Bangladesh v England, 2nd ODI, Dhaka

England's finisher floors Bangladesh

The hosts finally thought they could gain a first victory over England, but Eoin Morgan put paid to that with a perfectly timed one-day innings

Andrew Miller in Dhaka

March 2, 2010

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Eoin Morgan finished the match with a six over deep square-leg, Bangladesh v England, 2nd ODI, Dhaka, March 2, 2010
Eoin Morgan crushed Bangladesh with a ruthless finishing performance © PA Photos
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The sound of Eoin Morgan cracking Shafiul Islam over midwicket for a match-sealing six was the sound of 30,000 pairs of feet turning on their heels and shuffling to the exit gates. One moment Mirpur was a cauldron of nationalistic fervour that believed, surely, that this time their passion would be rewarded with a win. The next, Morgan had calmly popped the winning runs over the rope, and the cricket-ball-on-green-baize Bangladesh flags that had waved with premature triumph in the stands were rolled away and carted off home, with an accepting shrug and a promise to return again next time.

Rarely can any victory have been greeted with such abrupt silence, and rarely can any young player have announced his arrival to such a stony-faced reaction in the stands. Morgan's unbeaten 110 - his first century for England but his second in all ODIs after crossing the mark previously with Ireland - was, by his own admission, the innings of his life, and without it England would have been cooked. But such was his focus, and so quiet was the reaction, that he did not even notice the moment he reached three figures. Three balls and two boundaries later, victory was sealed to an equal lack of acclaim.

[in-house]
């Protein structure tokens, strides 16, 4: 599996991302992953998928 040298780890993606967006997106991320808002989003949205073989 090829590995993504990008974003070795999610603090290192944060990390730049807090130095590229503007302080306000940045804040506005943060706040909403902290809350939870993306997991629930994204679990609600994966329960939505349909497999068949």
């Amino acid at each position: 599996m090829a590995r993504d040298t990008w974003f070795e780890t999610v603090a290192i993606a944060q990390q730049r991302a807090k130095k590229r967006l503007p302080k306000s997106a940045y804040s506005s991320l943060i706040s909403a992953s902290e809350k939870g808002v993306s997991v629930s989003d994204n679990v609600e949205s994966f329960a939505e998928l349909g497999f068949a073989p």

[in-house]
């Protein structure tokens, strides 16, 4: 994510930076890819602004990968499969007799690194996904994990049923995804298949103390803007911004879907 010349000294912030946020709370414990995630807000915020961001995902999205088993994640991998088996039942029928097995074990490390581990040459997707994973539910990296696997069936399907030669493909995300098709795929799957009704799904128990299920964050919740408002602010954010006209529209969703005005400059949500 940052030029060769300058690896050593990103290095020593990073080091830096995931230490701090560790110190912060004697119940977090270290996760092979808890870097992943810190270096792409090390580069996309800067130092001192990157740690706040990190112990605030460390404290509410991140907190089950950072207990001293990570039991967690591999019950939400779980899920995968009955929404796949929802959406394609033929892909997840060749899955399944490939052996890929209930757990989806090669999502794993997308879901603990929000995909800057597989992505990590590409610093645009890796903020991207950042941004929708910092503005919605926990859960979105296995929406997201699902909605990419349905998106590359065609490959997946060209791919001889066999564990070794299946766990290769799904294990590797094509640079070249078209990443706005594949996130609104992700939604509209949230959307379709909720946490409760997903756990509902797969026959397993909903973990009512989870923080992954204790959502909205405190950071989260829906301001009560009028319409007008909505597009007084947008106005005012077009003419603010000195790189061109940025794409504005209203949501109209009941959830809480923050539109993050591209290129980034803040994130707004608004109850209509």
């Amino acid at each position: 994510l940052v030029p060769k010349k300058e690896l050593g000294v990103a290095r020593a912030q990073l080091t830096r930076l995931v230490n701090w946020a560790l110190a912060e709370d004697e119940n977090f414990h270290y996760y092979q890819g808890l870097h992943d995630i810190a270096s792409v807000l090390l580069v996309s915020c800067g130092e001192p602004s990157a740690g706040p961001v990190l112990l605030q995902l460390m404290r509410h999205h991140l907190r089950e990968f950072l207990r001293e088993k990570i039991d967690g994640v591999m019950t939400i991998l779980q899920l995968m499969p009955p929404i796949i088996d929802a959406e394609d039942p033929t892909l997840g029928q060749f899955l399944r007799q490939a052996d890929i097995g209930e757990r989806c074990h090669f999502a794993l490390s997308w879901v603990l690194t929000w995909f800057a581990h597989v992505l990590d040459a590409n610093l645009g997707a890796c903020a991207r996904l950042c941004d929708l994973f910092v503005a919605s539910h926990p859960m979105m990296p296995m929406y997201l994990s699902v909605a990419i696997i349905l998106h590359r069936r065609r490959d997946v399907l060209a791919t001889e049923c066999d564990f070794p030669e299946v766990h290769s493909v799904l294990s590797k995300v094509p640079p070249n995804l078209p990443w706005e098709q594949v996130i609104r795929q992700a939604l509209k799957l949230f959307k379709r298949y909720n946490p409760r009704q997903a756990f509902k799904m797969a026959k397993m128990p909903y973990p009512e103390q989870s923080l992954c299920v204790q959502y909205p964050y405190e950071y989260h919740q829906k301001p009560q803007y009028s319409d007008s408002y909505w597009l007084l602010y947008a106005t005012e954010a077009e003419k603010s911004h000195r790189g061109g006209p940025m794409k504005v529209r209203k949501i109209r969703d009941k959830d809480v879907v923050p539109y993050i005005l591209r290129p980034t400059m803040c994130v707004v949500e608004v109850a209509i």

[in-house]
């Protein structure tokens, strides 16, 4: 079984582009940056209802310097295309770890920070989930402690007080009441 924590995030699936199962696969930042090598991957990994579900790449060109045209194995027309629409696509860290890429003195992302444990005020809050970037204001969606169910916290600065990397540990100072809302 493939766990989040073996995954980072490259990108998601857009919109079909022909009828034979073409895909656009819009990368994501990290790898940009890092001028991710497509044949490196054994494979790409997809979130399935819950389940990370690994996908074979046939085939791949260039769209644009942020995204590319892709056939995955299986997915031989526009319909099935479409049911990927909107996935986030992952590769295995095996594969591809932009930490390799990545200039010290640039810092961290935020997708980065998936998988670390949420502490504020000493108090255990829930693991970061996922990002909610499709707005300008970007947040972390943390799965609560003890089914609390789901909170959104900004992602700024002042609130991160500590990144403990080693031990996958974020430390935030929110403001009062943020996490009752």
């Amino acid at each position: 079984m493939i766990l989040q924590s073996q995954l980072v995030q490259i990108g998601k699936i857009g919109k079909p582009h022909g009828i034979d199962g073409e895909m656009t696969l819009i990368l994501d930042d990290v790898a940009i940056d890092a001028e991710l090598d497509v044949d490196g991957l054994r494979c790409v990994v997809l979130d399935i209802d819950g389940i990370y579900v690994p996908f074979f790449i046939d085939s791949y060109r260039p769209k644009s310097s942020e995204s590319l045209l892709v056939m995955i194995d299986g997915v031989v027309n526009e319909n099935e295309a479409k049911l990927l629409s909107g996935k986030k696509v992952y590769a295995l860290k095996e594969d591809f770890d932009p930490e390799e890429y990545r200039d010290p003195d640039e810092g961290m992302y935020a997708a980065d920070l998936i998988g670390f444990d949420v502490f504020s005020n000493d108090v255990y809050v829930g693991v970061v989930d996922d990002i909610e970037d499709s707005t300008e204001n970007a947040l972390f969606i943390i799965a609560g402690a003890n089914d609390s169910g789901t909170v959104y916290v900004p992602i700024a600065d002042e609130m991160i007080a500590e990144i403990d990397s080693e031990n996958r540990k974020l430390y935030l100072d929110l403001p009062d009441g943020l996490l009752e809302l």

"Everything went very, very quiet and I walked down the wicket thinking we needed one to win, but then the umpire flicked the bails," said Morgan. The denouement was a cruel misfortune for a Bangladesh team that had picked itself up from its failings in the first ODI, addressed the issues that had lost them the momentum in that match, and returned with a performance that they have never bettered in any of their previous 13 international encounters with England.

Like Inzamam-ul-Haq at Multan in 2003, where Bangladesh were thwarted by a solo century in an agonising one-wicket defeat, Morgan's performance transcended the apparent vulnerabilities of his opponents, and deserved to be acclaimed on its ball-by-ball merits. His first fifty came from a staid 63 balls; his final 30 came in a 12-ball rush - and the heartbreak he inflicted underlined just how well paced he had been. Not even that greater "finisher" of yesteryear, Michael Bevan, could have timed his acceleration any more perfectly.

"Everything went to plan," said Morgan. "We wanted to take it down to the Powerplay in the last couple of overs, preferably with very few wickets lost, and it happened that we needed 60 to win off ten. Perfect. My hundred certainly wasn't something I was thinking of, it was more about the short boundary and where I was going to hit it. But this is a big step in my career, and a very proud day for me, and for the team to get a win. Hopefully it's the step to bigger and better things."

Early in his innings, Morgan survived a brace of raucous lbw appeals from Mahmudullah that Bangladesh's captain, Shakib Al Hasan, later claimed were the decisive moment of the match. But the true turning point came in the 47th over, when Shakib decided to recall Shafiul to the attack, at the expense of the spinners who had asphyxiated the lower-order in a collapse of 4 for 31 in 6.1 overs. Morgan's response was a first-ball bunt back over Shafiul's head for four, as the young seamer - in only his second month of international cricket - conceded 23 match-sealing runs in 11 balls.

Whether the absent Mashrafe Mortaza, a veteran of 102 ODIs dating back to November 2001, could have fared better in the same situation was a hot topic of debate in the aftermath of the match, as rumours circulated of a rift within the Bangladeshi camp, following his wicketless return from an eight-month injury lay-off in the first ODI on Sunday.